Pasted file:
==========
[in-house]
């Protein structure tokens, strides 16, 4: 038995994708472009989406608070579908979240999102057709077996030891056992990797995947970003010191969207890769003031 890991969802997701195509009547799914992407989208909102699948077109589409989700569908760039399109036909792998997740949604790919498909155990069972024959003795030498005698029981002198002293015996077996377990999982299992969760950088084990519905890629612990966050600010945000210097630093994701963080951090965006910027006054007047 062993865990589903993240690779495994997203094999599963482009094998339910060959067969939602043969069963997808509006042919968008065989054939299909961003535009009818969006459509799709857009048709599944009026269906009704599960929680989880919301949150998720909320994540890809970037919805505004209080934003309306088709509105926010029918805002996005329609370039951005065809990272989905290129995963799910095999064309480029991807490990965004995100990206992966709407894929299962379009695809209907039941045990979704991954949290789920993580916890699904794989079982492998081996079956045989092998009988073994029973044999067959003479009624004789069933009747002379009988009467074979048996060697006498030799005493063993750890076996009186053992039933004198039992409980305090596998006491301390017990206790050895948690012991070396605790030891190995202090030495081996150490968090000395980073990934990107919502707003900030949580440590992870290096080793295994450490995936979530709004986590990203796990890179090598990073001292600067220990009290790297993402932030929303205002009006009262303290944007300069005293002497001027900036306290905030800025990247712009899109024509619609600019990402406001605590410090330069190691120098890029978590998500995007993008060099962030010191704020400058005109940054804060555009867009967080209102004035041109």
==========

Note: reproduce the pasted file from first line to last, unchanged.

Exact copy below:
[in-house]
């Protein structure tokens, strides 16, 4: 038995994708472009989406608070579908979240999102057709077996030891056992990797995947970003010191969207890769003031 890991969802997701195509009547799914992407989208909102699948077109589409989700569908760039399109036909792998997740949604790919498909155990069972024959003795030498005698029981002198002293015996077996377990999982299992969760950088084990519905890629612990966050600010945000210097630093994701963080951090965006910027006054007047 062993865990589903993240690779495994997203094999599963482009094998339910060959067969939602043969069963997808509006042919968008065989054939299909961003535009009818969006459509799709857009048709599944009026269906009704599960929680989880919301949150998720909320994540890809970037919805505004209080934003309306088709509105926010029918805002996005329609370039951005065809990272989905290129995963799910095999064309480029991807490990965004995100990206992966709407894929299962379009695809209907039941045990979704991954949290789920993580916890699904794989079982492998081996079956045989092998009988073994029973044999067959003479009624004789069933009747002379009988009467074979048996060697006498030799005493063993750890076996009186053992039933004198039992409980305090596998006491301390017990206790050895948690012991070396605790030891190995202090030495081996150490968090000395980073990934990107919502707003900030949580440590992870290096080793295994450490995936979530709004986590990203796990890179090598990073001292600067220990009290790297993402932030929303205002009006009262303290944007300069005293002497001027900036306290905030800025990247712009899109024509619609600019990402406001605590410090330069190691120098890029978590998500995007993008060099962030010191704020400058005109940054804060555009867009967080209102004035041109």